August 03, 2010, 3:13 PM — For years, customer service and sales people have been using customer relationship management (CRM) solutions to mine valuable customer information to better serve their customers or help develop sales leads.
Unfortunately, a newly published report reveals that not all the pertinent business information needed by businesses can be found in those CRM solutions.
According to a newly published report, using social search and analytics can help account managers and sales executives find the information they need which they cannot find from other CRM platforms.
The report, titled 'Social Search & Analytics', takes off from a report by Trampoline Systems -- a company specialising in business social analytics -- which says that only 25 per cent of information found in CRMs are useful for account managers and sales executives. Other pertinent information, such as business contacts and customer prospects, can be found from other sources, such as the social networks and Internet search.
Ovum, a UK-based research and consultancy firm, and publisher of the report, said companies should take advantage of the search features of the Internet and analytical tools to generate the information they need.
The 'social Web'
"Organisations must consider the option of information discovery tools alongside traditional enterprise search solutions," Ovum advised, adding that research from social search and analytics can help users find the information that they need to remain competitive and survive in business.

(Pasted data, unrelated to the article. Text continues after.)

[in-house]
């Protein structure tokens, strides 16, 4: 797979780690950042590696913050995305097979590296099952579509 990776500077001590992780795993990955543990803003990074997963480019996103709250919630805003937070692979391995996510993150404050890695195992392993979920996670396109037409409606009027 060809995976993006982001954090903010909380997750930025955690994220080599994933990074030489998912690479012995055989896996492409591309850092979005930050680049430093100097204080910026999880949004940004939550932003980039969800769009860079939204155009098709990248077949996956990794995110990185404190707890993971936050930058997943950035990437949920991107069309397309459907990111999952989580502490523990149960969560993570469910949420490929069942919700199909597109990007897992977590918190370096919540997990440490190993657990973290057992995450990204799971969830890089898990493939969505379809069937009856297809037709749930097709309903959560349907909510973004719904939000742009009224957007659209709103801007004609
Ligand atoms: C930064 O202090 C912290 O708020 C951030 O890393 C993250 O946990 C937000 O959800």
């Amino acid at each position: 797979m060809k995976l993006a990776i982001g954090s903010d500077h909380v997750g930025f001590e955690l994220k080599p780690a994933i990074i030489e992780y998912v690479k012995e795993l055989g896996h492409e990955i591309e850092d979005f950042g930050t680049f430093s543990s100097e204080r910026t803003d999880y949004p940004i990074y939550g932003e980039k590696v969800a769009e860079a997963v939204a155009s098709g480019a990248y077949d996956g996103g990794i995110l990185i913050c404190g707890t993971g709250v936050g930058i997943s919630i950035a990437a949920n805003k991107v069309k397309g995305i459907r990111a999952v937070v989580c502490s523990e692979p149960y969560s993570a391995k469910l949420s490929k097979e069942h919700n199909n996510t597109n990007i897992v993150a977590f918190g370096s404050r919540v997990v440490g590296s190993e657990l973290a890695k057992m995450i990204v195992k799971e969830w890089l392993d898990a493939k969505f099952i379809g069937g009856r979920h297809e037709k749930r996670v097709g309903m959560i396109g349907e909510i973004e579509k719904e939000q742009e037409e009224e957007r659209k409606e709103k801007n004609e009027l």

Richard Edwards, Ovum principal analyst and author of the report, said: "Organisations must revisit their information management, privacy and governance policies if they are going to capitalise on the 'social Web', as these clearly have a bearing on the extent to which information pertaining to specific groups and individuals can be used."
The Ovum report added that businesses can also generate sales leads from social media to help them do their 'social calling', a term used by Nigel Edelshain, CEO of Sales 2.0, to refer to a new way to make sales call. As against the traditional 'cold calling' or warm introduction, Niegel expounds that salespeople now need to use social media and Sales 2.0 techniques to improve their chances of ensuring that those calls generate sales. He said 'social calling' is eight to 10 times more effective than cold calling.
Given these, Edwards urged salespeople to champion the use of social analytics in their organisation. CIOs, on the other hand, should be mindful of what is being said in social media, including discussion groups, about the company.